There are many ways to consider a cell — from the astonishing fact that each of us began as a single one and now we are composed of trillions, to the discovery that some of the neurons in our spine stretch up to three feet. Karmella Haynes, a 43-year-old biomedical engineer at Emory University in Atlanta, Georgia, thinks of each cell as a choir, with every gene in it contributing its own voice. Genes in cells, she explains, “have innately different magnitudes of expression, like volume and pitch, and the rhythms of the percussion. Some are very quiet, others very loud. Healthy, happy cells are constantly making adjustments to the expression of these genes.” The result? A lovely harmony, and a well-functioning cell.
Cancer, she says, scrambles the whole arrangement. A cancer cell turns up the volume of certain genes and turns down the volume of others. The cell replicates too quickly, or starts breaking attachments with its neighbors, allowing it to wriggle away and bolt through the bloodstream to seed distant organs. For the last ten years, Haynes has been hard at work building a synthetic molecule that she hopes will cause cancer cells to stop ruining the song — and either lead them quietly back to less disruptive behavior, or simply allow them to fall silent altogether through apoptosis. She has engineered a protein that can upregulate the activity of protective genes shut down by cancer cells.
Her protein molecule is designed to lock onto target points in the tightly coiled packaging that shrink-wraps and coils all of the DNA inside each cell. The goal is to open that packaging in places where helpful genes, such as tumor suppressors, have been essentially smothered — letting them sing again. If Haynes’ molecule works as she hopes, cancer cells will start looking and behaving more normally — and will also die when damaged. We will be one step closer to curing cancer, restoring cellular harmony for good.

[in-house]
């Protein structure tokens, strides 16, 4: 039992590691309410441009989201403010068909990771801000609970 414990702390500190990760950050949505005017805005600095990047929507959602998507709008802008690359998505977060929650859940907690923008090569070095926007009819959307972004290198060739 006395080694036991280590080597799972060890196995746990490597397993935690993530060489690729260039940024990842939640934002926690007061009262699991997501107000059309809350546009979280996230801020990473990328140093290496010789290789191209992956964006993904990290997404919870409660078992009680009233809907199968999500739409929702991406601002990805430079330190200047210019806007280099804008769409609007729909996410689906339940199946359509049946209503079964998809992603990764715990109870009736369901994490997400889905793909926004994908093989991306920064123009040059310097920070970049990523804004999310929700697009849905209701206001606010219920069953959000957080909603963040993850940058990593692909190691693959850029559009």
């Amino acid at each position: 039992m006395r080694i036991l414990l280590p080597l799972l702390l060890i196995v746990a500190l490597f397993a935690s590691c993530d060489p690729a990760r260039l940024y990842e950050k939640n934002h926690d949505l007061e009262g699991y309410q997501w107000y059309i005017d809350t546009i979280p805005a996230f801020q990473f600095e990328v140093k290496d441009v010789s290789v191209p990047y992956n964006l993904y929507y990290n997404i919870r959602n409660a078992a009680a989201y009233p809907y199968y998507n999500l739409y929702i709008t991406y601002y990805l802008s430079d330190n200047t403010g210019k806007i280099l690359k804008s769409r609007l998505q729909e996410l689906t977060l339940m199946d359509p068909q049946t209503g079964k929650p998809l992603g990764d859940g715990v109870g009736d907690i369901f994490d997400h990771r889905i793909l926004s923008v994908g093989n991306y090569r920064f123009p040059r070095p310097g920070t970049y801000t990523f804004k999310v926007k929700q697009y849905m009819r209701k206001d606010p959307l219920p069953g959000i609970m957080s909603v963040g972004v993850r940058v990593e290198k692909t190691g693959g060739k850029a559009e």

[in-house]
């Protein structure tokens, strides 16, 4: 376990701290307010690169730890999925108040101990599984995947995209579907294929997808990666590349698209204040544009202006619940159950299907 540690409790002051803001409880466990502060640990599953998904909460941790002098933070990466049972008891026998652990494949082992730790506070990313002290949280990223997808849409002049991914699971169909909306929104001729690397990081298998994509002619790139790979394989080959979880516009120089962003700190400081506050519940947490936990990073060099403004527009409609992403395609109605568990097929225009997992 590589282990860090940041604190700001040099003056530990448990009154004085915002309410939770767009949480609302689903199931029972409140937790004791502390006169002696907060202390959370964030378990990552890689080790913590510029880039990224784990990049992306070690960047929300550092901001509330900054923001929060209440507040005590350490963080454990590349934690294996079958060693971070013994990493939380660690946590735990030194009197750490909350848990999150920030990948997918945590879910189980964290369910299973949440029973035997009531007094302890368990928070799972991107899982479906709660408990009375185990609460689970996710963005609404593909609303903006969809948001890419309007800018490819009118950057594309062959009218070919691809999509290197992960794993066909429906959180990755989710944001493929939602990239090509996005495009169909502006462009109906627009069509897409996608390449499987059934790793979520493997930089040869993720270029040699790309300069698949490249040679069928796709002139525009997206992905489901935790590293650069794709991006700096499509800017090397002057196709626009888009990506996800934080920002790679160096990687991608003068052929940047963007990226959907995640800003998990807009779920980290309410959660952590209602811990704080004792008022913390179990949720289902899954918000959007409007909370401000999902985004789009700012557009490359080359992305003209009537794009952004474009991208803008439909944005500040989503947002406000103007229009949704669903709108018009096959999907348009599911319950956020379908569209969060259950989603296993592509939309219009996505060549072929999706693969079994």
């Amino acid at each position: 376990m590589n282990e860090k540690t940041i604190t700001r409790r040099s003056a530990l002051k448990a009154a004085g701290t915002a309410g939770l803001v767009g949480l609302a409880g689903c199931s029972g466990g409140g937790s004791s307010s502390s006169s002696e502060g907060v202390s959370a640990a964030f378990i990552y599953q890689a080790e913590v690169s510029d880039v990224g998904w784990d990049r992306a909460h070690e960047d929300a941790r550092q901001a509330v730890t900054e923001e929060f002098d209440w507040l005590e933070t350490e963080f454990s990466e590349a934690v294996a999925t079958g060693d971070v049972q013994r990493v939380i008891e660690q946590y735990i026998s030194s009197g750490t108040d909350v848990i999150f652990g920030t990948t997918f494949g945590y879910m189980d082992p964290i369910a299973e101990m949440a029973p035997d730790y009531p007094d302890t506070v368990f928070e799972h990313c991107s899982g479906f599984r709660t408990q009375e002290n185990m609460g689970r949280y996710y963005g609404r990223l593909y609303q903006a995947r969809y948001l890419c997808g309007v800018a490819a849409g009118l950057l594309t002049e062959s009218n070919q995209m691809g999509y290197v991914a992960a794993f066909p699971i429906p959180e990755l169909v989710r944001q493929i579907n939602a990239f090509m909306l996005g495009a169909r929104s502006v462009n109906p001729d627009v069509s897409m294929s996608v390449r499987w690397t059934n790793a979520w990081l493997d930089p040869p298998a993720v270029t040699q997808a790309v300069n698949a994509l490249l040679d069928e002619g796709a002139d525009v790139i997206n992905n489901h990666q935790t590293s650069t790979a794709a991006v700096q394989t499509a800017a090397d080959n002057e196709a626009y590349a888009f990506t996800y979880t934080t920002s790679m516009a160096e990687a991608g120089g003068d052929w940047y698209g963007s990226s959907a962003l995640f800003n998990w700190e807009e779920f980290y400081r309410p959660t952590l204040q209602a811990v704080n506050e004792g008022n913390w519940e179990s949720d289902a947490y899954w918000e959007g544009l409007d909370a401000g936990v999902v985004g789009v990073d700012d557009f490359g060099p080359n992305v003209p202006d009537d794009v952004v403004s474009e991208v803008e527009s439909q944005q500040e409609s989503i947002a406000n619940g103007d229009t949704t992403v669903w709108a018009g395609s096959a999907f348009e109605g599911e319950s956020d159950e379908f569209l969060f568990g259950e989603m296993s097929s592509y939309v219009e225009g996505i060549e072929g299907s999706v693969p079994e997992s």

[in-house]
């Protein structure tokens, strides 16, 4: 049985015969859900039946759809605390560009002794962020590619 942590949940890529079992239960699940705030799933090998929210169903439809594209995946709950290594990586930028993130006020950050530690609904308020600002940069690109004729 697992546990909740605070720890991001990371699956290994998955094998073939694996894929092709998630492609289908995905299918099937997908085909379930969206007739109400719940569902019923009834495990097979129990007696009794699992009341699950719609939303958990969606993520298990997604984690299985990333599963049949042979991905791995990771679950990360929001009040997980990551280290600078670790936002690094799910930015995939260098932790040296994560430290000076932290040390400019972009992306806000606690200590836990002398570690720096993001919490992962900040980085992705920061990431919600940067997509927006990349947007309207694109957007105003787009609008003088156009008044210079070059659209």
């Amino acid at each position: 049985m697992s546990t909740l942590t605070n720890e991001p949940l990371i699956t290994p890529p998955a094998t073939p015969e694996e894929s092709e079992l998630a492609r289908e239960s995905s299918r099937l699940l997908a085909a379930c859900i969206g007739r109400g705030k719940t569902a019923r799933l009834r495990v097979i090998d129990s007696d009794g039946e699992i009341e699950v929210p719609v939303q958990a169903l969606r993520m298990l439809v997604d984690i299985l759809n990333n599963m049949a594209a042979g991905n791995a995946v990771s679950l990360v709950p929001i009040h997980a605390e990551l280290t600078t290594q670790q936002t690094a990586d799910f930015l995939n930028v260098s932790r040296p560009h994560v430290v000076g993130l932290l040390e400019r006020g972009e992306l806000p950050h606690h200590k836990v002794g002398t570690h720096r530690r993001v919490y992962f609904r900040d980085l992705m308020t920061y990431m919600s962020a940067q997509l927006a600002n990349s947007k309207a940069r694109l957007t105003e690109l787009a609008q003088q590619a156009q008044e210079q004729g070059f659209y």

What drives a person to take on one of the world’s most deadly diseases? What’s the story behind this possibly revolutionary new treatment? I sat down with Karmella Haynes to find out.
Against Relentless Discrimination
Haynes’s story is unfortunately rare in synthetic biology: a young Black woman, with roots in “the Jim Crow Deep south,” rising to the top of an overwhelmingly white and male field. She is the sole African-American author on 29 of her 31 co-authored papers, and this is no coincidence. Haynes’ background primed her to beat massive odds. She grew up in St. Louis, Missouri, listening to her mother’s recollections of segregation, poverty, and the terrorism of the KKK. Remaining cognizant of that oppression was always as important to Haynes as outgrowing the limitations it imposed.
She received a full scholarship to Florida A&M — a public, historically Black university in Tallahassee, Florida. As an undergraduate, she was admitted to a summer research program at MIT geared toward under-represented minorities and the economically disadvantaged. She recalls heading straight for the bookstore when she got there. “I bought my dad an MIT sweater and mug,” she says. “He had dreamed of going to MIT as a high school student, but given the social inequities of the time, nobody took him seriously. My tribe is the folks from the southeast who were subjected to relentless discrimination. Many are still struggling to become more represented in areas like science.”
Haynes faced discrimination, often shrouded in “polite neglect, letting you suffocate under the weight of lost opportunity,” at key turning points in her life. She remains puzzled, for instance, at the “soft denial” of tenure at Arizona State University, where she was on the faculty in the School of Biological and Health Systems Engineering. “They never gave me a clear-cut reason,” she says. Haynes had raised a million dollars in grants, given the requisite number of national and international talks, taken on a heavy teaching load, been invited to help found a series of talks at the prestigious Cold Spring Harbor Laboratory, and published in medium and high impact journals. She had also, for the first time in the university’s history, invited freshmen students work directly with DNA. “They told me,” she recalls, “that I needed to present more evidence I could lead a sustainable research program.”
Haynes was also initially denied NIH funding for a post-doc position in the Harvard laboratory of prominent synthetic biologist Pamela Silver. Silver says that Haynes was more than qualified, a perfect fit. “I was just shocked,” says Silver, “because at the time the NIH was claiming they were trying to diversify science. I called them and then wrote them a letter and they overturned their decision and she got the fellowship.” Haynes says that was the first time “I had someone stand up for me like that, and I am so grateful. There is still a widespread, deep dismissal of the value of people because we are Black.” The new position would turn out to be a critical turning point in her career.